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Adaptive Reuse Has The Edge In Pittsburgh Multifamily, At Least When It Comes To Attracting Millennials

There has been more multifamily development in Pittsburgh during the last three years than in the last 15 years, according to the speakers at Bisnow's Pittsburgh Multifamily Boom event. That means the demand has been there, and so has financing. 

But will demand will continue to be there for the kind of development the city has mostly been seeing, namely upper end? 

Though the Pittsburgh economy is growing, and so are jobs, the answer is a definite maybe. Overbuilding remains a possibility for upmarket product. On the other hand, demand for affordable and workforce housing is guaranteed to remain strong, and there is not nearly enough of it.

CBRE Senior Vice President Cynthia Kamin, who moderated, Red Rocks Group Managing Director Ethan Fellheimer, Bellwether Enterprise Senior Vice President Pete Borstelmann, Hunt Mortgage Group Managing Director-Originations Harris Heller, ACTION-Housing Deputy Director Linda Metropulous and Kossman Development Co. President Curtis Kossman

One group of speakers took up a special sector of the Pittsburgh multifamly market: product created by adaptive reuse. Older structures redeveloped in the right way are especially appealing to younger renters, and Pittsburgh is fortunate to have a sizable stock of older buildings.

Kossman Development Co. President Curtis Kossman, whose latest project is the redevelopment of the Town Place Building, said demand for apartments in the Golden Triangle is still very strong, as well as in some outer areas, such as Lawrenceville. 

"We're seeing more millennials coming in, and they think differently," Kossman said. "They want the urban experience, so they want urban apartments. Readaptive re-use is part of providing some of the urban authenticity that they crave."

Town Place was a four-story supermarket when Kossman's grandfather bought it, and later more stories were added as it was converted into an office building, he said. Now the building is being converted to apartments.

Red Rocks Group Managing Director Ethan Fellheimer, whose company does adaptive reuse, said adaptive reuse competes very well with new development in Pittsburgh.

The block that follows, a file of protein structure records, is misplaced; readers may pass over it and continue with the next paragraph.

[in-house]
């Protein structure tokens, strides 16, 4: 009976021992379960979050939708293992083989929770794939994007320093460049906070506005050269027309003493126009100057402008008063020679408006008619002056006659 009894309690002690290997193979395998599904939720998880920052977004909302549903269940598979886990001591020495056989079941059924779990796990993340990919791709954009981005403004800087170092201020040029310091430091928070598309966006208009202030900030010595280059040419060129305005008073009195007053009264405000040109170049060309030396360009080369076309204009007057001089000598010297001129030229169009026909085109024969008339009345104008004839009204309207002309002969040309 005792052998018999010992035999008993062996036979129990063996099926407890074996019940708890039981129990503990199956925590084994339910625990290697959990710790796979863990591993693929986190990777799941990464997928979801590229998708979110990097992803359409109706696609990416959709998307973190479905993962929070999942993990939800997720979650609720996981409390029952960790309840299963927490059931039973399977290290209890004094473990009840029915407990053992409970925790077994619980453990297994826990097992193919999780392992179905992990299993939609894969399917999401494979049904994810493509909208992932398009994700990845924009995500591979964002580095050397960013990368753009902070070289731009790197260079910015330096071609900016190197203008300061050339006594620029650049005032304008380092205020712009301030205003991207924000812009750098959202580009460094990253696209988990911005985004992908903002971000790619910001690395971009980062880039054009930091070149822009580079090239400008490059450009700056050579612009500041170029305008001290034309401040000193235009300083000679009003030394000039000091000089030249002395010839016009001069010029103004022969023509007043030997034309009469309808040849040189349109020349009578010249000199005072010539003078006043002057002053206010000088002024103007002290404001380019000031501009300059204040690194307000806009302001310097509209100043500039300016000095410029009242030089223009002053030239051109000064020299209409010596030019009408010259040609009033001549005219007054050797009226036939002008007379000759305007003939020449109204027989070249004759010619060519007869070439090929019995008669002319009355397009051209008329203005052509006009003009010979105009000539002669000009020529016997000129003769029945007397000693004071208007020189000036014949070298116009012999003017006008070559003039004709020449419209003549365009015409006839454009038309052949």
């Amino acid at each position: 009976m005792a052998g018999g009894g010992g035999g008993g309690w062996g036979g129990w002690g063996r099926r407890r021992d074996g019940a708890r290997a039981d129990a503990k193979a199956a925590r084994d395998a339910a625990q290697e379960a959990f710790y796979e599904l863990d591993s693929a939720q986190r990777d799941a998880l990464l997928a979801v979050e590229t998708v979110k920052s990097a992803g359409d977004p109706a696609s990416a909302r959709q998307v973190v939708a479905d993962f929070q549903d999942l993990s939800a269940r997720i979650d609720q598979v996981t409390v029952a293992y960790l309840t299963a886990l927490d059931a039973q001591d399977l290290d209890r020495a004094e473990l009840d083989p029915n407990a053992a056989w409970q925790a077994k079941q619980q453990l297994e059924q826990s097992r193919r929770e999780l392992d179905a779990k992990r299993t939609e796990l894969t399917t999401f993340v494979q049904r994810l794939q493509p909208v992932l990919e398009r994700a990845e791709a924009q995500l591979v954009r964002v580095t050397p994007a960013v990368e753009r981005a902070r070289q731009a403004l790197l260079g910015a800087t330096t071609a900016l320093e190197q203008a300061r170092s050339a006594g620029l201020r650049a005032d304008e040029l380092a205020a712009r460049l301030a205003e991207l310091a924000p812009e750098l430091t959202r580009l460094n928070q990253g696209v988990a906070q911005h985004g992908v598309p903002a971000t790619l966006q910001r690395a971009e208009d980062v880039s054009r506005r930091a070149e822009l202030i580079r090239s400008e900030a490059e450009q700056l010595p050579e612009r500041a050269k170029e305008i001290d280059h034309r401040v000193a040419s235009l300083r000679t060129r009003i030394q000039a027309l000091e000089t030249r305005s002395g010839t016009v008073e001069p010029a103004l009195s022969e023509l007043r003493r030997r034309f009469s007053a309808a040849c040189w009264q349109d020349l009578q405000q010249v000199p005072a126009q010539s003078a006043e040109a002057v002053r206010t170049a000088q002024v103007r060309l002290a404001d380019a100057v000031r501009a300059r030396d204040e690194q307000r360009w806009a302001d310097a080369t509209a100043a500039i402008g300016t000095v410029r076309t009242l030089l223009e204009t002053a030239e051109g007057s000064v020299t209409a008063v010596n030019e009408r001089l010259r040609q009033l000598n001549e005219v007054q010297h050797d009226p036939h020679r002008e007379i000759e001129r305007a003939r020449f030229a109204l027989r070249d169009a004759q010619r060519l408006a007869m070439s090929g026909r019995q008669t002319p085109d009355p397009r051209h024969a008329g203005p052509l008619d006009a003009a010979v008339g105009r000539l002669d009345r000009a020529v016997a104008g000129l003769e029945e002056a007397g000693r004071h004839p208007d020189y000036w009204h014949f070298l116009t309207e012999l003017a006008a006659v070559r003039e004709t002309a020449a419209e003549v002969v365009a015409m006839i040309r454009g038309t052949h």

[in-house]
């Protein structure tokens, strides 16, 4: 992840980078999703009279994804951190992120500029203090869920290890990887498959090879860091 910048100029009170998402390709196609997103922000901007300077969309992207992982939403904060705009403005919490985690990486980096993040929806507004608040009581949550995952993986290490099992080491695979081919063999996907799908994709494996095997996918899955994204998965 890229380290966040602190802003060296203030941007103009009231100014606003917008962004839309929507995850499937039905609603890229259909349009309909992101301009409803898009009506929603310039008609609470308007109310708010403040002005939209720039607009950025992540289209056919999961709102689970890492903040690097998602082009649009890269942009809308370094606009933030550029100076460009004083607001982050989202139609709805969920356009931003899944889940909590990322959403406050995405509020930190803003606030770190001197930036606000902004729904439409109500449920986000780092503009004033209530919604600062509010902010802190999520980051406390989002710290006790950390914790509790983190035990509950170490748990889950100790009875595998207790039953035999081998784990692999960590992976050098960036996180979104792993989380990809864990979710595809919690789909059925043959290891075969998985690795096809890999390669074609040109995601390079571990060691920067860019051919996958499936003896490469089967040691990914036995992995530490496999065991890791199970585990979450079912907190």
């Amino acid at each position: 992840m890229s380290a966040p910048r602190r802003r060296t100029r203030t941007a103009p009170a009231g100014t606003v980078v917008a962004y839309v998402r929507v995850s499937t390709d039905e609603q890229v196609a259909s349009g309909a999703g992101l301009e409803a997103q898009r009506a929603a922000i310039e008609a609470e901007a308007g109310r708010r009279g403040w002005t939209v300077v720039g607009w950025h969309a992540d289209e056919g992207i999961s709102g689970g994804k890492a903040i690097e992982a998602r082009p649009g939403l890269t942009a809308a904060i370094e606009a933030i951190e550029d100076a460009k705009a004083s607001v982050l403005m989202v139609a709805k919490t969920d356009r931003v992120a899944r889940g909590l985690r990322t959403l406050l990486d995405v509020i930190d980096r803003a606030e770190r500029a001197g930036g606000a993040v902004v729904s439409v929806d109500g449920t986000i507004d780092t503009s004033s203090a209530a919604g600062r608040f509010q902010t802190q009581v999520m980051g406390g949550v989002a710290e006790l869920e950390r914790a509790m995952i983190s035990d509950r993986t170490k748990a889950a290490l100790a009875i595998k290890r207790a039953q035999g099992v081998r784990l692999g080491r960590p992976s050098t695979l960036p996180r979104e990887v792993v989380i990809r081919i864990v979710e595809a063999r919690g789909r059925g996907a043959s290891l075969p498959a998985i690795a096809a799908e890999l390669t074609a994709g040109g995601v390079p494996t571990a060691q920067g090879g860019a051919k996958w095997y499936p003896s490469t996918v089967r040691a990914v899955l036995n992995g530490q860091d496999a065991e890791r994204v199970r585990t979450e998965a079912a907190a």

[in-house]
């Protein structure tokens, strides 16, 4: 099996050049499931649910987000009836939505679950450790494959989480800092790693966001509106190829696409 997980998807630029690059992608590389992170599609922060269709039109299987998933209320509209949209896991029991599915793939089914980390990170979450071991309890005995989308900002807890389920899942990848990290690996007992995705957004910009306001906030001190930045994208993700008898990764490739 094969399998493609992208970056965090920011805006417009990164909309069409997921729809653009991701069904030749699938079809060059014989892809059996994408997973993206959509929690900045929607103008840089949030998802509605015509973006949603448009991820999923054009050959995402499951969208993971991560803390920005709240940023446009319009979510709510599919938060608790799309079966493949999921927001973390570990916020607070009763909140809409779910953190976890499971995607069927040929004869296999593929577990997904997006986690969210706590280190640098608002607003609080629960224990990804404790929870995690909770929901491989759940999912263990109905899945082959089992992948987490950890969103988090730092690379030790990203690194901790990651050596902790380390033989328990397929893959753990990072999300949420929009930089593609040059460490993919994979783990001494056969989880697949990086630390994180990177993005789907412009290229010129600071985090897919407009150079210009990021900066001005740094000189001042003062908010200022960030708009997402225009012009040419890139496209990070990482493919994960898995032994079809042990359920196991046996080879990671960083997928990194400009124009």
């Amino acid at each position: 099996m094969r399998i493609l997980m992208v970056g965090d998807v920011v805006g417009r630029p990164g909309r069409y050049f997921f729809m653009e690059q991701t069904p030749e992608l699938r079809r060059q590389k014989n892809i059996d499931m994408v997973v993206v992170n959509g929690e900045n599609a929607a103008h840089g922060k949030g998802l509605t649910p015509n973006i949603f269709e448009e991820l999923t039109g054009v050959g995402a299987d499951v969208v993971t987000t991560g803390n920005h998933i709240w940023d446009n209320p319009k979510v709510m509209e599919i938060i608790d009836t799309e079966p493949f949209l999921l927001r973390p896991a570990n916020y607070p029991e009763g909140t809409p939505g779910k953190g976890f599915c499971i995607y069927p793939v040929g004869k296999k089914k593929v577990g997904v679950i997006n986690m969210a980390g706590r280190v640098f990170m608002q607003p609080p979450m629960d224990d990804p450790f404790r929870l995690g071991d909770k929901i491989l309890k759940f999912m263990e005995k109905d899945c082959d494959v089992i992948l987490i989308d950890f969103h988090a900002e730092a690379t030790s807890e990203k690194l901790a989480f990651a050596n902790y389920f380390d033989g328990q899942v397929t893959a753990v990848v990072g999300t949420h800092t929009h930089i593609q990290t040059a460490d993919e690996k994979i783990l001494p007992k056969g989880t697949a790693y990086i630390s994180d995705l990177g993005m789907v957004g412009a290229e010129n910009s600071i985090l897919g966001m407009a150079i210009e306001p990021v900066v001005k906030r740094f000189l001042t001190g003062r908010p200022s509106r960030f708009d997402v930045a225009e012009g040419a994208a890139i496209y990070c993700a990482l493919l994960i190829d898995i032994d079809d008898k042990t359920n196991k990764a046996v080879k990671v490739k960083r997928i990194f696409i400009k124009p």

"Considering the cost of construction, I don't know that you can get the same kind of desirable features in your buildings as those available in older structures," Fellheimer said.

"For instance, floor-to-ceiling glass windows — huge windows that are breathtaking," Fellheimer said. "It's a feature in older buildings that millennials like. They're very expensive to do today as a part of new construction."

Also, with the help of historic tax credits, rents are more affordable at adaptive reuse projects than ground-up ones.

"In competing for tenants, an older building might offer a partially obscured view from the second floor, but you're getting the space for $1,100 rather than $1,800, and it offers the same amenities as a new building."

If you can offer the amenities, and a bespoke feeling to a building, it will do well, Fellheimer said.

"Older product competes beautifully."


The speakers also discussed affordable housing. Like most major metros, there is not enough of it in Pittsburgh, and not enough money for more, though the city has taken some steps to address the problem, such as an affordable housing trust fund. 

ACTION-Housing Deputy Director Linda Metropulous, whose company is a nonprofit that focuses on affordable housing and community development, said there is a local shortfall of about 17,000 and 20,000 units for people at 50% of area median income.

"I would argue that the issue is more than the lack of housing for low-income people," Metropulous said. "It's also housing for median-income households. During the last five to eight years, there have been 8,000 to 10,000 units built in the city, and not one is affordable to median-income households."

The interest of younger people in living in the city is its diversity — income, age, racial and ethnic diversity, Metropulous said. That is at risk of being lost if median-income households are squeezed out.

"The product we've been building doesn't appreciate the diversity of the city. The challenge is to build for people in the middle, who are already here, but who are being displaced from neighborhoods like East Liberty and Lawrenceville. The middle isn't being served," Metropulous said.

Bellwether Enterprise Senior Vice President Pete Borstelmann said his company has a fund that invests with developers, and part of the partnership agreement specifies that half of the units need to be 80% of AMI or less.

"But it's still a challenge," Borstelmann said. "And the climate isn't getting better. We nearly lost affordable tax credits in this latest tax legislation, let alone getting any for workforce housing."

Hunt Mortgage Group Managing Director-Originations Harris Heller said the economics are not working to build affordable housing.

"That's where the government needs to step in," he said. 

"Fannie, Freddie and HUD are there supply the debt, but ultimately the equity players need to get paid in a way that motivates them to do the projects," Heller said. "There has to be government involvement, and right now, it's not happening."